So what’s the Message?

4 thoughts on “The Message

  1. I’m such a geek. These are new resources for me which I totally can’t wait to check out. And any post with Grandmaster Flash is alright with me. Love all of this!

    I love the idea of your grade 1s thinking about remix. I think little kids get the idea of giving thanks and credit to other people’s ideas. Here’s one from a kindergarten class:

    PS- interestingly the quote about Star Wars is actually taken from Everything is a Remix. I think, appropriately this does prove that everything is a remix.


    1. Thanks Rebekah for the comments. The Remix culture is one that First graders can really get a sense of taking part in. I am really looking forward to trying scratch out with them ( and myself)
      I really enjoyed writing this post as it took me back to my youth – watching Star Wars and messing around with Vinyl. Good times!
      It’s important to teach 6 and 7 year olds these important skills that they will use throughout their lives.
      Everything is a remix!


  2. Joel,

    Your post really opened my eyes to the remix culture. Especially due to the fact that you can do it with 1st graders that means there is no excuse and I should try to do it with my 4th graders!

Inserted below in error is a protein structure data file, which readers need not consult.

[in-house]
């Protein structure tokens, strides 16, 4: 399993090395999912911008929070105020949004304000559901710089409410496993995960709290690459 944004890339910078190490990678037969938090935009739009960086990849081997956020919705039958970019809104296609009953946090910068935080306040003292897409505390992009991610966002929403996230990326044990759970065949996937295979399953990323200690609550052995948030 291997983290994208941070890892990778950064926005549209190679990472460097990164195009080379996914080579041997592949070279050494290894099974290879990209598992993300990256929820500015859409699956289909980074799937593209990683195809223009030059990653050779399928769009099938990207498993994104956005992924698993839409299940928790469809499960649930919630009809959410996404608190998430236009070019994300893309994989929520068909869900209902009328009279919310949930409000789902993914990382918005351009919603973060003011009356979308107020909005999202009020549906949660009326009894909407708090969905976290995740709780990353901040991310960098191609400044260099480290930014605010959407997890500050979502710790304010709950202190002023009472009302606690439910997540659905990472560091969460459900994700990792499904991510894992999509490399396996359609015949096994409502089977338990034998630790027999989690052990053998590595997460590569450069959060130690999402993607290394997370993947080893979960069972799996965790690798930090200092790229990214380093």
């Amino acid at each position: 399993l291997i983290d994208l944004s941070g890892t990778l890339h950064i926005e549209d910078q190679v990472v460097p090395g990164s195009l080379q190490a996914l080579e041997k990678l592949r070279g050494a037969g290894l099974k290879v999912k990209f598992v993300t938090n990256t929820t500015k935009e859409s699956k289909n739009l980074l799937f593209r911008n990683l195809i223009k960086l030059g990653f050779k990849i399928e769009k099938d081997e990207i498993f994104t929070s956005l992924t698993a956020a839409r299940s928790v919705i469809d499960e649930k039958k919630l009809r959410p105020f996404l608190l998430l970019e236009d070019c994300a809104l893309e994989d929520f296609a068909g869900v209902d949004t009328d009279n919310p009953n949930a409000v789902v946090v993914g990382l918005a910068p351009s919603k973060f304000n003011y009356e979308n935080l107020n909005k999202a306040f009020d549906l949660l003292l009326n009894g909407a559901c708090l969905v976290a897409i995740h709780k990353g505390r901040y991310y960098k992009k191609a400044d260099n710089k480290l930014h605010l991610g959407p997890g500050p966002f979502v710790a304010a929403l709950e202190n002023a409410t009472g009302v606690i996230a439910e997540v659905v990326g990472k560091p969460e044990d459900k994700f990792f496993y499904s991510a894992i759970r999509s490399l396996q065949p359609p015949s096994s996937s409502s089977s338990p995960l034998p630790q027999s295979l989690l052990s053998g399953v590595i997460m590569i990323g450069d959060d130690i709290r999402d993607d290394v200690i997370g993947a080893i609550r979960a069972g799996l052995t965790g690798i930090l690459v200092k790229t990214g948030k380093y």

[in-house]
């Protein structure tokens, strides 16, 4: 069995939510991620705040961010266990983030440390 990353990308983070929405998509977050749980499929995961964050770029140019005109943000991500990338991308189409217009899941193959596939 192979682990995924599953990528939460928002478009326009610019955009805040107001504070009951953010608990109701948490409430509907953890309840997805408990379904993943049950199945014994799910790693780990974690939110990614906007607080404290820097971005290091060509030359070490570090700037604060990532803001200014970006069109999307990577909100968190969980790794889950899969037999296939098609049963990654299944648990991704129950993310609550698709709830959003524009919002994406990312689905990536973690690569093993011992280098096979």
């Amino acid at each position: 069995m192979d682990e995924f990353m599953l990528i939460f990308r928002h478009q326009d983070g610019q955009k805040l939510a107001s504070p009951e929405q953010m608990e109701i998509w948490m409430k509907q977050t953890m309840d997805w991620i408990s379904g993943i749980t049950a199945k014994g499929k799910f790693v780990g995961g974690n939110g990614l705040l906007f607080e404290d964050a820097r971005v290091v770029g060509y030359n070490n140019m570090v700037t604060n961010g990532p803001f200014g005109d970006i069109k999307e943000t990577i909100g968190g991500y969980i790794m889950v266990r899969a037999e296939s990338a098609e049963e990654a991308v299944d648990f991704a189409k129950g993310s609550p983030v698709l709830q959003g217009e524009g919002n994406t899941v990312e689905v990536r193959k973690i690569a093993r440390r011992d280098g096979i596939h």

I would have to say one thing this course has definitely done for me is open my eyes to all of the resources out there and how others are using them in a purposeful way within their curriculum and classrooms. That is a HUGE thing for me. If I am going to incorporate this technology and resources within my already crazy busy curriculum, it has to add meaning and purpose! It is apparent that you are very knowledgeable and passionate about these resources and the history of it all, but it is great how you tie it back in with what really matters, your students’ learning.

    Thanks for sharing!


    1. Hi Danelle,
      Many thanks for the comments. I agree completely when you mention all of the amazing resources that people are posting other COETAIL blogs. It is hard to keep up with all of the great stuff people are posting. I think we have to be careful of what we try – we have to be excited to use tech in a meaningful, exciting way. Remix culture is for me exciting and I love the idea behind it- after all everything is a remix!
      I think it comes down to trialling the things that interest you and seeing how they go. This comes down time and as teachers we all know that there is not enough time in our days! Some of the resources, we see on COETAIL, won’t suit and some will, some may need some modification to work in our classrooms.
      Thanks for your comments,
      Cheers, Joel